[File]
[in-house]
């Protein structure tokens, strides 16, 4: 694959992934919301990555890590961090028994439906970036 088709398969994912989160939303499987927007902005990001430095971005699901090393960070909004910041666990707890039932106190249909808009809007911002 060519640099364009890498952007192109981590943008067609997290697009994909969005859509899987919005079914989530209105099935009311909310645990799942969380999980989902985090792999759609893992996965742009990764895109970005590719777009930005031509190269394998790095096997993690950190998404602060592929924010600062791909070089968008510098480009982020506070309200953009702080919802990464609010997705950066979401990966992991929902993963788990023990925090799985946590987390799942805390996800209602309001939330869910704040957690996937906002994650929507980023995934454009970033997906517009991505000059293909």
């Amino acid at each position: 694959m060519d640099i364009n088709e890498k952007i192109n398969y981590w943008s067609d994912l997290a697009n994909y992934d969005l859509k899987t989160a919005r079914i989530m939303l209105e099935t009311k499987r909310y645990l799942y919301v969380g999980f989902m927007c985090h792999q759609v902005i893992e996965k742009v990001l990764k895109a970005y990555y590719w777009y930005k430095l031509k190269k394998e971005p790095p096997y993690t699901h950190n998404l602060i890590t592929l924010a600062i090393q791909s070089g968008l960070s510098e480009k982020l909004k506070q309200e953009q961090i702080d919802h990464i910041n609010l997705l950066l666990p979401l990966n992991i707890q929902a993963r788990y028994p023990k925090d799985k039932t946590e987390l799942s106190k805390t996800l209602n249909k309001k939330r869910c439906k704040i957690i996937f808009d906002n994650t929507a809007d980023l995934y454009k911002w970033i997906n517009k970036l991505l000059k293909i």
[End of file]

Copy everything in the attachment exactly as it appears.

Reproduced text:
[in-house]
């Protein structure tokens, strides 16, 4: 694959992934919301990555890590961090028994439906970036 088709398969994912989160939303499987927007902005990001430095971005699901090393960070909004910041666990707890039932106190249909808009809007911002 060519640099364009890498952007192109981590943008067609997290697009994909969005859509899987919005079914989530209105099935009311909310645990799942969380999980989902985090792999759609893992996965742009990764895109970005590719777009930005031509190269394998790095096997993690950190998404602060592929924010600062791909070089968008510098480009982020506070309200953009702080919802990464609010997705950066979401990966992991929902993963788990023990925090799985946590987390799942805390996800209602309001939330869910704040957690996937906002994650929507980023995934454009970033997906517009991505000059293909």
């Amino acid at each position: 694959m060519d640099i364009n088709e890498k952007i192109n398969y981590w943008s067609d994912l997290a697009n994909y992934d969005l859509k899987t989160a919005r079914i989530m939303l209105e099935t009311k499987r909310y645990l799942y919301v969380g999980f989902m927007c985090h792999q759609v902005i893992e996965k742009v990001l990764k895109a970005y990555y590719w777009y930005k430095l031509k190269k394998e971005p790095p096997y993690t699901h950190n998404l602060i890590t592929l924010a600062i090393q791909s070089g968008l960070s510098e480009k982020l909004k506070q309200e953009q961090i702080d919802h990464i910041n609010l997705l950066l666990p979401l990966n992991i707890q929902a993963r788990y028994p023990k925090d799985k039932t946590e987390l799942s106190k805390t996800l209602n249909k309001k939330r869910c439906k704040i957690i996937f808009d906002n994650t929507a809007d980023l995934y454009k911002w970033i997906n517009k970036l991505l000059k293909i």